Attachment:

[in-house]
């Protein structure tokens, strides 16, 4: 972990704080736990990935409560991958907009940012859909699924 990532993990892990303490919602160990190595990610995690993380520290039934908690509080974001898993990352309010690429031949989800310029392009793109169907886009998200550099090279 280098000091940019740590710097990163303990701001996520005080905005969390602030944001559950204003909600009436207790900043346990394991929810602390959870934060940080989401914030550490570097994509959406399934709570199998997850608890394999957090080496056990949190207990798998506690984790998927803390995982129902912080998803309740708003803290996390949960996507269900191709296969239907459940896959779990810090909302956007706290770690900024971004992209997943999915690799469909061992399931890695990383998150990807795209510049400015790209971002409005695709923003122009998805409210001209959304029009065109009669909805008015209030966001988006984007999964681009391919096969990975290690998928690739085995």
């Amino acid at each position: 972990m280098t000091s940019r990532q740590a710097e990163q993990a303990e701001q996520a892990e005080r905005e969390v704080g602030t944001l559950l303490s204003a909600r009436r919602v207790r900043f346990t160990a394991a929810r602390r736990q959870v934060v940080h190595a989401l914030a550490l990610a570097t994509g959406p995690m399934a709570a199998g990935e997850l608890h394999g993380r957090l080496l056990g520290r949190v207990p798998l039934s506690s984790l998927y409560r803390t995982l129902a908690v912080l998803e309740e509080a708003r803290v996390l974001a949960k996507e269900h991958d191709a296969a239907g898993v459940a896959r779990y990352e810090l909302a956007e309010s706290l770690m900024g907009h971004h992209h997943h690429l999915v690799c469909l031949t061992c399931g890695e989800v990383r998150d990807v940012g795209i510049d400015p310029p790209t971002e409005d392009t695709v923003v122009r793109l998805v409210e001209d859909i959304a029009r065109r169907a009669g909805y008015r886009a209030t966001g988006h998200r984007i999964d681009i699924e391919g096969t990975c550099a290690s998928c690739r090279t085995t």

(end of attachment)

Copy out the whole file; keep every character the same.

[in-house]
């Protein structure tokens, strides 16, 4: 972990704080736990990935409560991958907009940012859909699924 990532993990892990303490919602160990190595990610995690993380520290039934908690509080974001898993990352309010690429031949989800310029392009793109169907886009998200550099090279 280098000091940019740590710097990163303990701001996520005080905005969390602030944001559950204003909600009436207790900043346990394991929810602390959870934060940080989401914030550490570097994509959406399934709570199998997850608890394999957090080496056990949190207990798998506690984790998927803390995982129902912080998803309740708003803290996390949960996507269900191709296969239907459940896959779990810090909302956007706290770690900024971004992209997943999915690799469909061992399931890695990383998150990807795209510049400015790209971002409005695709923003122009998805409210001209959304029009065109009669909805008015209030966001988006984007999964681009391919096969990975290690998928690739085995």
């Amino acid at each position: 972990m280098t000091s940019r990532q740590a710097e990163q993990a303990e701001q996520a892990e005080r905005e969390v704080g602030t944001l559950l303490s204003a909600r009436r919602v207790r900043f346990t160990a394991a929810r602390r736990q959870v934060v940080h190595a989401l914030a550490l990610a570097t994509g959406p995690m399934a709570a199998g990935e997850l608890h394999g993380r957090l080496l056990g520290r949190v207990p798998l039934s506690s984790l998927y409560r803390t995982l129902a908690v912080l998803e309740e509080a708003r803290v996390l974001a949960k996507e269900h991958d191709a296969a239907g898993v459940a896959r779990y990352e810090l909302a956007e309010s706290l770690m900024g907009h971004h992209h997943h690429l999915v690799c469909l031949t061992c399931g890695e989800v990383r998150d990807v940012g795209i510049d400015p310029p790209t971002e409005d392009t695709v923003v122009r793109l998805v409210e001209d859909i959304a029009r065109r169907a009669g909805y008015r886009a209030t966001g988006h998200r984007i999964d681009i699924e391919g096969t990975c550099a290690s998928c690739r090279t085995t």